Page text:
From approximately 107 Hz to 1,880 Hz it is looking at the relative strength of 2 to 5 different harmonics. From 1,880 Hz to approximately 4290 Hz we are only looking at the first (fundamental) harmonic, so the mic response doesn't matter in that region. We don't measure any frequencies below 107 Hz or above 4300 Hz, so the big mic dropoff at lower frequencies doesn't have any effect on the tuning. The dips and peaks in the multi-partial zone will have some effect on the calculation of the tuning curve because we take into account the strength of the harmonics to decide which intervals get more "weight". However, we also do some pre-smoothing of the harmonic amplitudes before calculating the tuning that (I think) should help mitigate this effect.

There could also be a small effect on the position of the needle while tuning since the cents offset is calculated from multiple harmonics and then averaged together in a "weighted average" based on the harmonic strength. But this effect won't be large since the frequency targets are closely matched to the inharmonicity of the string (so it doesn't matter very much which harmonic is being measured).

I don't know of a way to easily correct for the irregularities in the responses of different microphones, although to be fair, similar artifacts exist in the frequency response of our own ears :-)




Anthony Willey, RPT
PianoMeter
Willey Piano Tuning
Re: Using Easy Piano Tuner [Re: That Guy] #2866179
07/05/19 04:44 AM
07/05/19 04:44 AM
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Posts: 58
Scherbakov Alex Offline
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Thanks for the explanation of the frequency chart. In the dark mode, it seemed that the missing graphics is a mistake. But if this is done to save energy, then I do not mind that it would be so. Let it be maximum efficiency.

Re: Using Easy Piano Tuner [Re: Scherbakov Alex] #2866546
07/06/19 11:26 AM
07/06/19 11:26 AM
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Scotland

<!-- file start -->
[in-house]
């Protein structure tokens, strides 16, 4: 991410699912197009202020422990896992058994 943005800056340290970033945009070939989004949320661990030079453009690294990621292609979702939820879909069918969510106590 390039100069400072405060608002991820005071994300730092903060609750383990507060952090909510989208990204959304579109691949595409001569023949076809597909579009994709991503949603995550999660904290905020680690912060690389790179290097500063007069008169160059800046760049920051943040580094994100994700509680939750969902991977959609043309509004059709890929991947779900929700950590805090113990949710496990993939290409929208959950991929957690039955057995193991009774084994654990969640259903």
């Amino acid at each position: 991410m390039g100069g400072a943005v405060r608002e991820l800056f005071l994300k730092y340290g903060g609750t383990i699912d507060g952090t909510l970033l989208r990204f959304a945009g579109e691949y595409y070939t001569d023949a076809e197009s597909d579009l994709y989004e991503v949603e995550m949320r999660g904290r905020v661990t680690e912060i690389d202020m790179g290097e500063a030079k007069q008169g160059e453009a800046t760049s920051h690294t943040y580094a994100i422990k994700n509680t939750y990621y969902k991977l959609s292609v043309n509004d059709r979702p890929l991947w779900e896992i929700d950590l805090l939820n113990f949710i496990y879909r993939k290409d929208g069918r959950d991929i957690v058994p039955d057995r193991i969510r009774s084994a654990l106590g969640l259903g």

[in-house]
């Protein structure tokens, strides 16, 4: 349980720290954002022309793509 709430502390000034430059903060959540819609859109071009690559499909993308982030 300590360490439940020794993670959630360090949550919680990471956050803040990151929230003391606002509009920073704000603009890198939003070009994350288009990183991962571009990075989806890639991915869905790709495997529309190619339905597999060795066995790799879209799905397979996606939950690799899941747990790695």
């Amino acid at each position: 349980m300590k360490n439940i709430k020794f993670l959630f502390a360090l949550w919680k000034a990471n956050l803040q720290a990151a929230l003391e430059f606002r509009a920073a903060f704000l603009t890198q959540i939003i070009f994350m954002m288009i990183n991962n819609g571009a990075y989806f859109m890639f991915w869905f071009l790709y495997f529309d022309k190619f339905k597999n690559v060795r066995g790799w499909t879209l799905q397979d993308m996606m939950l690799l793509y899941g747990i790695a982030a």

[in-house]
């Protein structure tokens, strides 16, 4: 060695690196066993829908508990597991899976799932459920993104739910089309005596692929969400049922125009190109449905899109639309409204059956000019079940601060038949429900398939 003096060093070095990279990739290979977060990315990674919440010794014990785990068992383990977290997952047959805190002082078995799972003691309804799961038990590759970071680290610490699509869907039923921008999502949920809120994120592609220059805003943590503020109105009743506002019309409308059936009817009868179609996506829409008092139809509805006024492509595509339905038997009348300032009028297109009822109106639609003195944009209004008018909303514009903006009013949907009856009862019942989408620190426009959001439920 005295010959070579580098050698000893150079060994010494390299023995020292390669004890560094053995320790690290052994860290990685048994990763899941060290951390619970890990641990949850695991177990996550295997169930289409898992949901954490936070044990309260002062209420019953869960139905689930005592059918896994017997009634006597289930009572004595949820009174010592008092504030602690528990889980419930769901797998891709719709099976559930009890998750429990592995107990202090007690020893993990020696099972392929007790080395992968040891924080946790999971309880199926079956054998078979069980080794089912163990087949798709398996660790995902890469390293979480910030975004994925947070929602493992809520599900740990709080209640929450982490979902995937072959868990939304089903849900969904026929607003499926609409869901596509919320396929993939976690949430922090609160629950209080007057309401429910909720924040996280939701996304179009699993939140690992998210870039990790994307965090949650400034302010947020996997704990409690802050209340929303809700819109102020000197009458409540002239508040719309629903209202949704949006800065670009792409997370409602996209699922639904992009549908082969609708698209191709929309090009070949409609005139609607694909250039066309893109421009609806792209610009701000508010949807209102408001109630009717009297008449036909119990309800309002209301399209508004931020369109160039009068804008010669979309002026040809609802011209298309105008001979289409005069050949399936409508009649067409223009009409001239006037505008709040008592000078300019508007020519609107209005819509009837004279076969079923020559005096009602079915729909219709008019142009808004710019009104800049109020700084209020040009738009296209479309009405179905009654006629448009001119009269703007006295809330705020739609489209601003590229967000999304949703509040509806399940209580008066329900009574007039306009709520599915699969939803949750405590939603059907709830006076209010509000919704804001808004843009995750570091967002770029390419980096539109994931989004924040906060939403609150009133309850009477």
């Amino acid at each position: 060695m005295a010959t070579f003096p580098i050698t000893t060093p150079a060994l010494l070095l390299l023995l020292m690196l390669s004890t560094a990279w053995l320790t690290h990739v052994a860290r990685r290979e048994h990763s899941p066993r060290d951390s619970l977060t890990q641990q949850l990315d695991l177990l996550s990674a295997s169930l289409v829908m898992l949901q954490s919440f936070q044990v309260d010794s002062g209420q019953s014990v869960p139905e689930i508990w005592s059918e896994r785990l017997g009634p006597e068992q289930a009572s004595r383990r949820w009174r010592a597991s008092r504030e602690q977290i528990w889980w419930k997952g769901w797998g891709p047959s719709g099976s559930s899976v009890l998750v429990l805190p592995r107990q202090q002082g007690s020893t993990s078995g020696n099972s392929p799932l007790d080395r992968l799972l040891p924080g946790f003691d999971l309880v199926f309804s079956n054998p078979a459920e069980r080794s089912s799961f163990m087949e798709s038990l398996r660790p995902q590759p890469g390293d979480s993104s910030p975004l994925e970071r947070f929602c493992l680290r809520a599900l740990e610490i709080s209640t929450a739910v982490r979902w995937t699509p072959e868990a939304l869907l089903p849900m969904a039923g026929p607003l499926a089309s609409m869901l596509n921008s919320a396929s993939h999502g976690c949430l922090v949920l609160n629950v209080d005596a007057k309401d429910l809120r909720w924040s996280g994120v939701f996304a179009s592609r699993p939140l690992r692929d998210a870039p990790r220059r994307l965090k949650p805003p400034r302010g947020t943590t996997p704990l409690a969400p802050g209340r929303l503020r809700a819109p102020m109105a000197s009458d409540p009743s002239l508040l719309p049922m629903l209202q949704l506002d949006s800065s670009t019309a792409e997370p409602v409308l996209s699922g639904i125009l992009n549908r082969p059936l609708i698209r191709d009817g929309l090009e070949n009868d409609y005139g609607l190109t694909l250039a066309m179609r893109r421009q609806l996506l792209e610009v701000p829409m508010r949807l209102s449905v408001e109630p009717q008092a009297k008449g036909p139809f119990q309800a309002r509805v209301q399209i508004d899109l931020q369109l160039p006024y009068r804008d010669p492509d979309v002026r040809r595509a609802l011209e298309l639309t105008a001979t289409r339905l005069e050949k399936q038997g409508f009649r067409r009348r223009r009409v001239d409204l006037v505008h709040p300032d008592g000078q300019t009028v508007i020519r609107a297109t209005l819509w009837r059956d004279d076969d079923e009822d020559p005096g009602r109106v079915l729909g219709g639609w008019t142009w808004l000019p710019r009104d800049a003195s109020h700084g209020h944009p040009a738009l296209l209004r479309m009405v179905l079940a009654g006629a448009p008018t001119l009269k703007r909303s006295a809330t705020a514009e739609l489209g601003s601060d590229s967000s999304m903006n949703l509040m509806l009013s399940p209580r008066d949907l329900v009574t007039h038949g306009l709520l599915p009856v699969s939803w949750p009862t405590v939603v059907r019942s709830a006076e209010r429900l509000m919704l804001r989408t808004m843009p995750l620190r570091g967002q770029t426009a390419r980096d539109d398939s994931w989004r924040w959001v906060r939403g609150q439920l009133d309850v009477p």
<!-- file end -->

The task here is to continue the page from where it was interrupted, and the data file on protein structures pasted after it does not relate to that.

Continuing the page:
Beemer Offline
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Originally Posted by Scherbakov Alex
Out of curiosity, I measured the frequency response of the built-in microphone. I used the REW program and pre-calibrated monitor speakers GENELEC+GLM calibration. This measurement does not purport to be accurate, but is merely an introductory example.

[Linked Image][Linked Image]

You may notice some frequency irregularity. Different phone models may have different dips and peaks depending on the design features of the sensor (microphone), body, microphone hole, software. How much such unevenness can affect the accuracy of the setting?

Some more point about the dark theme - when using a dark theme, I can not see the tuning curve and the points around it.

Compared to my Neumann KM184 (matched pair) this frequency response is very erratic

Neumann KM184
Ian


Last edited by Beemer; 07/06/19 11:30 AM.

I'm all keyed up
2016 Blüthner Model A
Re: Using Easy Piano Tuner [Re: That Guy] #2882186
08/21/19 08:39 PM
08/21/19 08:39 PM
Joined: Sep 2014
Posts: 58
Scherbakov Alex Offline
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I gradually notice some features related to tuning with the tuner. I find the difference from the auditory tuning in a different spatial sounding of the instrument. Good ear tuning creates a very pleasant enveloping spatial sound picture. Even listening from afar, the piano can (and should) sound voluminous. After tuning with the tuner, the space is as if folded into a plane. Some sounds in the duration of the sound seem to be eaten by others. Performance on such an instrument becomes more difficult. The instrument is becoming less melodic. I played with the parameter "coefficient of inharmony". As the value increases, the tool becomes, I would say, flatter. With a decrease, spatiality improves. More evenness appears in the chromatic sequences, but the purity of the intervals decreases. Perhaps high values ​​of the coefficient result in a too clean setting. The overtones, if possible, are close to each other and this leads to the "eating up" of the energy of sounding strings. Just like this happens in very well tuned unisons - they become glassy, ​​fast, dry and with a short attack. May be..